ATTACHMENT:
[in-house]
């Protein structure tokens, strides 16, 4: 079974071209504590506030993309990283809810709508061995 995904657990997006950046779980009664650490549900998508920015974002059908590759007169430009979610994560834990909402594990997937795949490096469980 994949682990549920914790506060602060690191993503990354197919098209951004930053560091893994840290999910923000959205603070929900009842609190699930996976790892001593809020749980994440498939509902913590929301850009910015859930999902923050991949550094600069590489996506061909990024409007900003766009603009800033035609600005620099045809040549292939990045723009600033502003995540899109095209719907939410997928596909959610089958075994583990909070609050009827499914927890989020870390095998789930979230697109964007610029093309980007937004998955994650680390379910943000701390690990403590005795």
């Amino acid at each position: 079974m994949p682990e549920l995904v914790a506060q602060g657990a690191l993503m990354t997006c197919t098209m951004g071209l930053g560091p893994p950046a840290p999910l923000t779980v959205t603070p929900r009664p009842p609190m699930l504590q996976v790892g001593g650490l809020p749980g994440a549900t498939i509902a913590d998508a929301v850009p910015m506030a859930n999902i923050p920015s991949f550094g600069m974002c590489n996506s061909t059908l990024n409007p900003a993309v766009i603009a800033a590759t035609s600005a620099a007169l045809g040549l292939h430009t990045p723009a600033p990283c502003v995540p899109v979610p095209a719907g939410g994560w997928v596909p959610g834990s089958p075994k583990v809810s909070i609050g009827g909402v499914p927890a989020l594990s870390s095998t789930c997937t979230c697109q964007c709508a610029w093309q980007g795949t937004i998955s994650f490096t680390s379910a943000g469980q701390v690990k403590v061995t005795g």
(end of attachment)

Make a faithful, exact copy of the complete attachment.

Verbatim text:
[in-house]
């Protein structure tokens, strides 16, 4: 079974071209504590506030993309990283809810709508061995 995904657990997006950046779980009664650490549900998508920015974002059908590759007169430009979610994560834990909402594990997937795949490096469980 994949682990549920914790506060602060690191993503990354197919098209951004930053560091893994840290999910923000959205603070929900009842609190699930996976790892001593809020749980994440498939509902913590929301850009910015859930999902923050991949550094600069590489996506061909990024409007900003766009603009800033035609600005620099045809040549292939990045723009600033502003995540899109095209719907939410997928596909959610089958075994583990909070609050009827499914927890989020870390095998789930979230697109964007610029093309980007937004998955994650680390379910943000701390690990403590005795």
């Amino acid at each position: 079974m994949p682990e549920l995904v914790a506060q602060g657990a690191l993503m990354t997006c197919t098209m951004g071209l930053g560091p893994p950046a840290p999910l923000t779980v959205t603070p929900r009664p009842p609190m699930l504590q996976v790892g001593g650490l809020p749980g994440a549900t498939i509902a913590d998508a929301v850009p910015m506030a859930n999902i923050p920015s991949f550094g600069m974002c590489n996506s061909t059908l990024n409007p900003a993309v766009i603009a800033a590759t035609s600005a620099a007169l045809g040549l292939h430009t990045p723009a600033p990283c502003v995540p899109v979610p095209a719907g939410g994560w997928v596909p959610g834990s089958p075994k583990v809810s909070i609050g009827g909402v499914p927890a989020l594990s870390s095998t789930c997937t979230c697109q964007c709508a610029w093309q980007g795949t937004i998955s994650f490096t680390s379910a943000g469980q701390v690990k403590v061995t005795g």